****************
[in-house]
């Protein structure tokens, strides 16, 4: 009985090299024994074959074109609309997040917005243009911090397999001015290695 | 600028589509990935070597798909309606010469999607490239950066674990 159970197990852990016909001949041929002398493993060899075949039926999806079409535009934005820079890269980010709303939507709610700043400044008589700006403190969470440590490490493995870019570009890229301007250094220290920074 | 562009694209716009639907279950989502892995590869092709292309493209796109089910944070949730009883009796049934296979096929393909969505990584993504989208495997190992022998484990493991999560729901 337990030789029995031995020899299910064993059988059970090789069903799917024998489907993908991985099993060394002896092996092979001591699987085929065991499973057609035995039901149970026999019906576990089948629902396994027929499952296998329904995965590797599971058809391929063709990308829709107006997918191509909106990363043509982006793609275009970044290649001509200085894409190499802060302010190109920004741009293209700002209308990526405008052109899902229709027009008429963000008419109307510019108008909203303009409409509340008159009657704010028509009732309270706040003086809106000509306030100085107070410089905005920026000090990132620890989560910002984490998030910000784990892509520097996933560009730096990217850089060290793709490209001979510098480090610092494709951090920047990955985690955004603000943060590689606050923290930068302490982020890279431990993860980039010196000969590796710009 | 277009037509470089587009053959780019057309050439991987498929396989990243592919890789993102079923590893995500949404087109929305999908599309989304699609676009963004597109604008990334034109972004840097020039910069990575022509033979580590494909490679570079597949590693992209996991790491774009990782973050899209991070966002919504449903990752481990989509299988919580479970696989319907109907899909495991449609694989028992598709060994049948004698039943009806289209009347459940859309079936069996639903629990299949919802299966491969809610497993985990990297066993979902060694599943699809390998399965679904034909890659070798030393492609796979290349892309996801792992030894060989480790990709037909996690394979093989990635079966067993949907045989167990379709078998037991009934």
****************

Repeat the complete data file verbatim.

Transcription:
[in-house]
């Protein structure tokens, strides 16, 4: 009985090299024994074959074109609309997040917005243009911090397999001015290695 | 600028589509990935070597798909309606010469999607490239950066674990 159970197990852990016909001949041929002398493993060899075949039926999806079409535009934005820079890269980010709303939507709610700043400044008589700006403190969470440590490490493995870019570009890229301007250094220290920074 | 562009694209716009639907279950989502892995590869092709292309493209796109089910944070949730009883009796049934296979096929393909969505990584993504989208495997190992022998484990493991999560729901 337990030789029995031995020899299910064993059988059970090789069903799917024998489907993908991985099993060394002896092996092979001591699987085929065991499973057609035995039901149970026999019906576990089948629902396994027929499952296998329904995965590797599971058809391929063709990308829709107006997918191509909106990363043509982006793609275009970044290649001509200085894409190499802060302010190109920004741009293209700002209308990526405008052109899902229709027009008429963000008419109307510019108008909203303009409409509340008159009657704010028509009732309270706040003086809106000509306030100085107070410089905005920026000090990132620890989560910002984490998030910000784990892509520097996933560009730096990217850089060290793709490209001979510098480090610092494709951090920047990955985690955004603000943060590689606050923290930068302490982020890279431990993860980039010196000969590796710009 | 277009037509470089587009053959780019057309050439991987498929396989990243592919890789993102079923590893995500949404087109929305999908599309989304699609676009963004597109604008990334034109972004840097020039910069990575022509033979580590494909490679570079597949590693992209996991790491774009990782973050899209991070966002919504449903990752481990989509299988919580479970696989319907109907899909495991449609694989028992598709060994049948004698039943009806289209009347459940859309079936069996639903629990299949919802299966491969809610497993985990990297066993979902060694599943699809390998399965679904034909890659070798030393492609796979290349892309996801792992030894060989480790990709037909996690394979093989990635079966067993949907045989167990379709078998037991009934």